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Tuesday, December 30, 2014

Laurence Tribe: "The Clean Power Plan Is Unconstitutional"

It came as surprise to see Obama's Clean Power Plant proposed regulation branded unconstitutional on the opinion page of the Wall St. Journal by none other than his old law school professor, Laurence Tribe. Tribe's last foray into the editorial speculation came as the country neared a showdown over the debt limit. For awhile Tribe argued that the president had the power, even the obligation, to issue new debt notwithstanding the wishes of Congress. At the time I opined that printing bonds was not the same thing as selling bonds and investors would demand a huge premium to invest in paper that the courts might ultimately declare worthless. Eventually Tribe for some reason changed his mind. One hopes his legal reasoning is on point at this time.
This is not an academic exercise. Tribe has been retained by Peabody Energy whose interest in the regulation is literally a matter of corporate life and death. Tribe cites two cases, the most remarkable, the Obamacare individual mandate suit, wherein the majority ruled that the principle of federalism trumped the interstate commerce clause but it didn't matter as the mandate was actually a tax. More compelling than the constitutional argument is the statutory aspect. Tribe cites an arcane section of the 1970 Clean Air Act.
The brute fact is that the Obama administration failed to get climate legislation through Congress. Yet the EPA is acting as though it has the legislative authority anyway to re-engineer the nation’s electric generating system and power grid. It does not.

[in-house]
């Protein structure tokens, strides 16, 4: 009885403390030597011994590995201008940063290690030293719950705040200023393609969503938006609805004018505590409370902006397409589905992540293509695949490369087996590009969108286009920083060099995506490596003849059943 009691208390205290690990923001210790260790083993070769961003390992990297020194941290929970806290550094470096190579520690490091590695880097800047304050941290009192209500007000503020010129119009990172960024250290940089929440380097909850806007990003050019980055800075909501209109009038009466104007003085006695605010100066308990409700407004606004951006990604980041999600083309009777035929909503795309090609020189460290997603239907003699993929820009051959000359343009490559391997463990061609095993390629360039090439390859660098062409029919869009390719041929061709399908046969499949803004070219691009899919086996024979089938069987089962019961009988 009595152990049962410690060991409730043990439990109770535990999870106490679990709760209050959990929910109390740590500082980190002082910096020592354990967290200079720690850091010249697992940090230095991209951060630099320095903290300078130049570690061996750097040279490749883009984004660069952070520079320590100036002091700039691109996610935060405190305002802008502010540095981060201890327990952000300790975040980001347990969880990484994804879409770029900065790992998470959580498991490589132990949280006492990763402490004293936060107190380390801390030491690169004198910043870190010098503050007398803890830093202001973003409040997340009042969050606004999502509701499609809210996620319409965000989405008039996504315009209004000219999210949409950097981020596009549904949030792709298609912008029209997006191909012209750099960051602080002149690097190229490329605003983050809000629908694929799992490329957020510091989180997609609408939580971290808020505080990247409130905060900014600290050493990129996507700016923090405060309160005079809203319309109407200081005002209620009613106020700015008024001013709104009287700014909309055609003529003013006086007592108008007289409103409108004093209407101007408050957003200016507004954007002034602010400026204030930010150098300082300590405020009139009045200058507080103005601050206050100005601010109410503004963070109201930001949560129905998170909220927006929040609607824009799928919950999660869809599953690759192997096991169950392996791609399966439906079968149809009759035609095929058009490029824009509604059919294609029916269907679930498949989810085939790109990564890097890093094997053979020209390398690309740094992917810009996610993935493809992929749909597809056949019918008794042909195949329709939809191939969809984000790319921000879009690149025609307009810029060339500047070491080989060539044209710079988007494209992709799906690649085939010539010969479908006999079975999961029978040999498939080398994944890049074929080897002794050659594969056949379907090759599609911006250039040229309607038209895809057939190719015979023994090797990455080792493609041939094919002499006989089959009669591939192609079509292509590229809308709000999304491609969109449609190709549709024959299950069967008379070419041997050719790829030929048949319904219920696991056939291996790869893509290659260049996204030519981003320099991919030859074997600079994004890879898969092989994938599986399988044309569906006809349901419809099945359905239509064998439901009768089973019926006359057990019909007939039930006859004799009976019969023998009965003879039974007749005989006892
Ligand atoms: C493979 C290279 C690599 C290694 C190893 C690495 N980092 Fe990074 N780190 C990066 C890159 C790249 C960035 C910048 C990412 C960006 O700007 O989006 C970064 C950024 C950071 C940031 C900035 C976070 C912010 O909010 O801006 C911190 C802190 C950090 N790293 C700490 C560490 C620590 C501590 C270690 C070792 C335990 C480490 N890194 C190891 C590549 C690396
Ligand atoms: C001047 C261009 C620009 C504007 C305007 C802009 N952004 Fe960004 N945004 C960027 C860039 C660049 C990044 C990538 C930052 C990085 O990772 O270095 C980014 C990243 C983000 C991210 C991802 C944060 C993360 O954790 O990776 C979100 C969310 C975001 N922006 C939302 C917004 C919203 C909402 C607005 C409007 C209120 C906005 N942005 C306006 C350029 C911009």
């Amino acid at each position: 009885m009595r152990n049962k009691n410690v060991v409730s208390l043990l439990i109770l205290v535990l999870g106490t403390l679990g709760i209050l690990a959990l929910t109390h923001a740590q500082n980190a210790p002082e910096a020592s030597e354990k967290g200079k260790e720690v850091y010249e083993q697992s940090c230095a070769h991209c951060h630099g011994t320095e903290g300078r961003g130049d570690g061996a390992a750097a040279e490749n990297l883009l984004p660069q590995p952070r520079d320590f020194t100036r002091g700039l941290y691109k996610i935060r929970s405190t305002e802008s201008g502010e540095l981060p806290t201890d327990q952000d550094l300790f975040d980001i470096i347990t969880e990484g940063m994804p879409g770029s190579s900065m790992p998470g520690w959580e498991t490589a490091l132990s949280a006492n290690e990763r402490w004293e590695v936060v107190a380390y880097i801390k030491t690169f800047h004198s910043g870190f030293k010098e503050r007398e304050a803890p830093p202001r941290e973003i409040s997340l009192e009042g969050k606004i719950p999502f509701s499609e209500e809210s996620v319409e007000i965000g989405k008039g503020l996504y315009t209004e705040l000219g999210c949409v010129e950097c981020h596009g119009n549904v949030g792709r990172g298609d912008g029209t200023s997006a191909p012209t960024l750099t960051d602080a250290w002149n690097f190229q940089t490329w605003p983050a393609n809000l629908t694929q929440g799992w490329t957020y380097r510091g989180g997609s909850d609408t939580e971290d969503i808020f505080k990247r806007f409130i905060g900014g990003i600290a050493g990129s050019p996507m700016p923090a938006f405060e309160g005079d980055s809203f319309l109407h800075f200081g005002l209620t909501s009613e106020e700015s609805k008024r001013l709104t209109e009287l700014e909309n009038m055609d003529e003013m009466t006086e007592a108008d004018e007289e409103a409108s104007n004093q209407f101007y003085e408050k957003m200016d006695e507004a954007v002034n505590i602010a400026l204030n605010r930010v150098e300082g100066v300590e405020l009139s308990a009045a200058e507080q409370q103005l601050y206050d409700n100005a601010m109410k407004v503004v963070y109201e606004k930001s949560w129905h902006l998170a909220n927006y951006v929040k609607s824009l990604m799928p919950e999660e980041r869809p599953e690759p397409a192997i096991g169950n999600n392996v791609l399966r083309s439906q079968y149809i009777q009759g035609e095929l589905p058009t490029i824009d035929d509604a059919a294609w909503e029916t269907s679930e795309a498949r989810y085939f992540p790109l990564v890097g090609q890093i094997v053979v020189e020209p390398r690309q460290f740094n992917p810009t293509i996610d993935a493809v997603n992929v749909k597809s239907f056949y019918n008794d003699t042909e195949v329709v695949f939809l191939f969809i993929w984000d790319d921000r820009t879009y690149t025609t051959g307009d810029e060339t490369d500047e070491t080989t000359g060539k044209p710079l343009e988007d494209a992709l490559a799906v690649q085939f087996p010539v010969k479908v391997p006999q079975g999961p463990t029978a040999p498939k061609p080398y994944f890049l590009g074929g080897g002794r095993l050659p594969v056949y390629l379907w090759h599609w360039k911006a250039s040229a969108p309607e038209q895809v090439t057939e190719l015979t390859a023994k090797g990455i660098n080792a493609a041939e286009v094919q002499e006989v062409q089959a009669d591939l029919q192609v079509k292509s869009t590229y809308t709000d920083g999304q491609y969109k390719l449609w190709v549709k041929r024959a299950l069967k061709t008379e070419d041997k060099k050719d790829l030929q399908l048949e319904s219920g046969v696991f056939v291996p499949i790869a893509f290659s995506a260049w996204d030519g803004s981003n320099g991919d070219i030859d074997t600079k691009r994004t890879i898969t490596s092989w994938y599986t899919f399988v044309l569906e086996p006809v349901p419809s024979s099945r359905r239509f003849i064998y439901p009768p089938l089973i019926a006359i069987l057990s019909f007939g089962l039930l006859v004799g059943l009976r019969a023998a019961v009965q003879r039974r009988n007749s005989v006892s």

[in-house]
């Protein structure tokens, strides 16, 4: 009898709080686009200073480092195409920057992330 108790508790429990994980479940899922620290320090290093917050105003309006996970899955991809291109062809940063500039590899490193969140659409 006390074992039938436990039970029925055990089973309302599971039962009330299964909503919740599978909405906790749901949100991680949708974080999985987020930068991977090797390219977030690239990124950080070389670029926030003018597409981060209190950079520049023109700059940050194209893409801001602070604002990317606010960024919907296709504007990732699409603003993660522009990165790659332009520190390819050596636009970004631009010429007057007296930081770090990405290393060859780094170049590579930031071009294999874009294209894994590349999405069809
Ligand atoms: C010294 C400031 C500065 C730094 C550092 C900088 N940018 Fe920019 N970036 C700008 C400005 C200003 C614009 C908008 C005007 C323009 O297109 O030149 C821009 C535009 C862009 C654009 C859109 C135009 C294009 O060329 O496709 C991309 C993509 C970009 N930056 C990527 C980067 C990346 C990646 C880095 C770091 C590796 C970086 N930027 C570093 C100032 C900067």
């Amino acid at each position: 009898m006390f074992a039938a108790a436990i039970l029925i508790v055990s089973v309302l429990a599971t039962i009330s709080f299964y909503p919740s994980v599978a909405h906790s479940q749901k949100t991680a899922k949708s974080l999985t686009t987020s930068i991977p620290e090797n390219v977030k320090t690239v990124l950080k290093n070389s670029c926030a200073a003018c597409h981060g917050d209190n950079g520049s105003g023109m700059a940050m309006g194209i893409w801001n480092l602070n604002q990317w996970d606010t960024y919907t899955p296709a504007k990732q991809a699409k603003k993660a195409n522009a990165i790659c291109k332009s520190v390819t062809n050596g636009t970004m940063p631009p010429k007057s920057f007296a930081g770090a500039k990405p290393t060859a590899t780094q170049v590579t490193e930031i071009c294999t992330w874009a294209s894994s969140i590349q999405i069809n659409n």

To justify the Clean Power Plan, the EPA has brazenly rewritten the history of an obscure section of the 1970 Clean Air Act. The EPA cites Section 111 of the Clean Air Act as authority for its proposal. In reality, this part of the law expressly says that it may not be used to regulate power plants where, as is the case in this situation, those plants are already being regulated as Congress contemplated under another part of the law, Section 112—one involving hazardous pollutants.
In other words the EPA is doing something that it has been specifically forbidden to do.
The news from Henderson County, Kentucky today was very grim. Patriot Coal Corporation is idling two western Kentucky mining operations while it mulls the future of coal. The company employs approximately 670 men. They are represented by two senators. One is a cagey majority leader who just got reelected by promising to save coal mining jobs and the other wants very much to be president. Neither Sen. McConnell nor Sen. Paul can afford to lose this fight.
Obama and his EPA have picked a fight they probably can't win. McConnell will go to the mat over this even if it means shutting down the entire EPA which congress can do by simply not appropriating a budget but it would be much more pleasing if the regulation was shot down by Obama's old friend.

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